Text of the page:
I was 15 years old when I found myself in an emergency room, facing down a cup of activated charcoal. I had never heard of consuming charcoal before. It was a cooking tool, not something to be eaten. Nevertheless, the frustrated nurse wanted me to drink it.
I was in the midst of an overdose, which is when activated charcoal is typically consumed in a medical setting. Given my experience, it’s utterly baffling to me that the disgusting sludge is now a wellness phenomenon, with water-detoxifying charcoal branches, charcoal powder dietary supplements, teeth-whitening charcoal toothpastes, and blackhead-eliminating charcoal skincare products cluttering the space. These trending products, while not deadly, are mostly useless, at best, but that hasn’t stopped consumer interest from skyrocketing in recent years.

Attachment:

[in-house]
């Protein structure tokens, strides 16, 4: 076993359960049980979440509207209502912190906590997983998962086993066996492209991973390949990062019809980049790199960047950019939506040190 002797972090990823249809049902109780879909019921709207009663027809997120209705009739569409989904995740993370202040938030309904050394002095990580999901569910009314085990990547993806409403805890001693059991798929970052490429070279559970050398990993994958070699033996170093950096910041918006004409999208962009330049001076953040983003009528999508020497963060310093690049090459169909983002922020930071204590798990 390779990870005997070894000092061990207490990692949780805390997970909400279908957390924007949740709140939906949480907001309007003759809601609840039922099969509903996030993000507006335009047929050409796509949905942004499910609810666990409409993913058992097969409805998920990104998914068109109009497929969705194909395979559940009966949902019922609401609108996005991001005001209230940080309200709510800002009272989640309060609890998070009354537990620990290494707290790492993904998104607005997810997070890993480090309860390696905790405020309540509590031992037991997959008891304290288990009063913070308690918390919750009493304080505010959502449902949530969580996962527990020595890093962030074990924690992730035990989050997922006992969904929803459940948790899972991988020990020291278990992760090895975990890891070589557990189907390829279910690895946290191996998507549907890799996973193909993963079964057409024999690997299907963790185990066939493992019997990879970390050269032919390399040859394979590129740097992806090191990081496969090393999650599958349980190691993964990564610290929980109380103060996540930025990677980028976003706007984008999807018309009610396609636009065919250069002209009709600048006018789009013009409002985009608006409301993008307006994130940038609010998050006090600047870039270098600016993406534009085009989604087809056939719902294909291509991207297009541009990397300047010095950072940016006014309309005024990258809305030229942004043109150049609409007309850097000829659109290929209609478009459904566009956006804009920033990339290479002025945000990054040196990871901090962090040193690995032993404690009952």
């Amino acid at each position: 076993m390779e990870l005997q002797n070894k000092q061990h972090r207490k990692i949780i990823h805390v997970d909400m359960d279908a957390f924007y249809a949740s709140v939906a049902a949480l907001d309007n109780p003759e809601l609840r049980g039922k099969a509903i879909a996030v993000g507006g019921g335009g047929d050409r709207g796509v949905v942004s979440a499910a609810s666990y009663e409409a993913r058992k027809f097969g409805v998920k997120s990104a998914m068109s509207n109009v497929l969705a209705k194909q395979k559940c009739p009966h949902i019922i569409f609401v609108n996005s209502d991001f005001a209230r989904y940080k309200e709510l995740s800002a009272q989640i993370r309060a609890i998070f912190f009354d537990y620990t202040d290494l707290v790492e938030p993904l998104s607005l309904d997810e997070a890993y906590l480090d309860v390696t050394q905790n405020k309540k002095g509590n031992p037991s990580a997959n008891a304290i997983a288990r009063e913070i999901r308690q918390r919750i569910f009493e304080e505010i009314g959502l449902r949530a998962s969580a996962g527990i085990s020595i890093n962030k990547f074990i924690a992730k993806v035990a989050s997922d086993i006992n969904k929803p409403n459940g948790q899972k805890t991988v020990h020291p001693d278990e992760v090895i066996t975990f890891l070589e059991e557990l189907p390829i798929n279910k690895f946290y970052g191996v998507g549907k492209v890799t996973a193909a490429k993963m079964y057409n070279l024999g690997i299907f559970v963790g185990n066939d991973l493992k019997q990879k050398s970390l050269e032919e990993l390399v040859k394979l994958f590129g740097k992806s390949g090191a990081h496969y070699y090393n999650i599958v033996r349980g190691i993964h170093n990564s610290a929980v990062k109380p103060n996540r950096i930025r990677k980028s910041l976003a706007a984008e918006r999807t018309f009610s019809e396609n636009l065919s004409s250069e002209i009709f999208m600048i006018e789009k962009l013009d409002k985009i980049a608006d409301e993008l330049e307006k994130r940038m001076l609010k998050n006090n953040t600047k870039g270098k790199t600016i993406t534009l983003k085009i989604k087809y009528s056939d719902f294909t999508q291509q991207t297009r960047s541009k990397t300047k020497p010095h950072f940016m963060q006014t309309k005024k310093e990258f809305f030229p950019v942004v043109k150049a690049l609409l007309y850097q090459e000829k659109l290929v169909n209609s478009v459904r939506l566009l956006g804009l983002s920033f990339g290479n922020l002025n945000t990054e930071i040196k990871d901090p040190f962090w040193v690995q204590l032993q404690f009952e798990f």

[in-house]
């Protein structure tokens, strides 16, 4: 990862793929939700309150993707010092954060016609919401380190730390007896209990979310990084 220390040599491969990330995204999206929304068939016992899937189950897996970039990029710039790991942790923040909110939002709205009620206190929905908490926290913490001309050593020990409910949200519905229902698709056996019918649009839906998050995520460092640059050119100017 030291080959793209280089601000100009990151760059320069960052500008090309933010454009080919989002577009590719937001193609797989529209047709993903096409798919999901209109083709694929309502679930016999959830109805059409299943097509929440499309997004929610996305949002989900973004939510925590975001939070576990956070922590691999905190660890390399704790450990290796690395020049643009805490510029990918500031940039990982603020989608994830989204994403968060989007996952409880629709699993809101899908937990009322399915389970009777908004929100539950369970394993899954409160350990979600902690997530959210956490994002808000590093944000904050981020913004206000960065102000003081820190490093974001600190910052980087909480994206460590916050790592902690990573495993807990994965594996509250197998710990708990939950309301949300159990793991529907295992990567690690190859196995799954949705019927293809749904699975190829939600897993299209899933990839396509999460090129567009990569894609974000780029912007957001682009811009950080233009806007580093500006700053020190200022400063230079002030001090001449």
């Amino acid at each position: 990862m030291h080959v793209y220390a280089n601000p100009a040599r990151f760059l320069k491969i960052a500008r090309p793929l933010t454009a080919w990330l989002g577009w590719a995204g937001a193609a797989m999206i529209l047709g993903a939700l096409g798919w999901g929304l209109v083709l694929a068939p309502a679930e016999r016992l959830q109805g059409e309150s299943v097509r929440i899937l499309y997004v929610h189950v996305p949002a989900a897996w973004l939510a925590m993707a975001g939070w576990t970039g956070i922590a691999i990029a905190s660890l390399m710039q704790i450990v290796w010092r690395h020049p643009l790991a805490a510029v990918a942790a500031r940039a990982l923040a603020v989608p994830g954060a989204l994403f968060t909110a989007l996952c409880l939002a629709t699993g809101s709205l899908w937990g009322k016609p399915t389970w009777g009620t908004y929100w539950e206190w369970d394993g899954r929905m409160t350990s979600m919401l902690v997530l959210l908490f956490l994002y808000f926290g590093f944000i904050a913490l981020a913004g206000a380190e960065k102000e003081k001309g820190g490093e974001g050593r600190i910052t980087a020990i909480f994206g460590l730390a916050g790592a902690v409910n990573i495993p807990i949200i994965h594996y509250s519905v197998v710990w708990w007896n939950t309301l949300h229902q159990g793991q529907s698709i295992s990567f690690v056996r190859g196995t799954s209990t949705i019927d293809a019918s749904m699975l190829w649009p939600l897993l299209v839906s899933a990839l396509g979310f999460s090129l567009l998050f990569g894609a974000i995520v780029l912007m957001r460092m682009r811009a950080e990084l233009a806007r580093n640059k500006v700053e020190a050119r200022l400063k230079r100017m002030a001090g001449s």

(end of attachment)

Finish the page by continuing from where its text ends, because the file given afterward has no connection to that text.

Activated charcoal is regular charcoal that’s been exposed to extremely high temperatures in order to expand its surface area, making it more adsorbent (molecules to adhere to its surface area, like a magnet). The first known record of charcoal’s use as a teeth-cleaning agent was in Ancient Greece, from a written demonstration by Hippocrates. It was found to have “detoxing” properties in 1831, when a French pharmacist, P.F. Touery, swallowed 10 lethal doses of the poison strychnine before treating himself with activated charcoal in front of an audience at the French Academy of Medicine. But it wasn’t until 1963 that activated charcoal became emergency rooms’ first line of defense to relieve toxic stress on poisoned patients though gastric irrigation (more commonly known as “getting your stomach pumped”).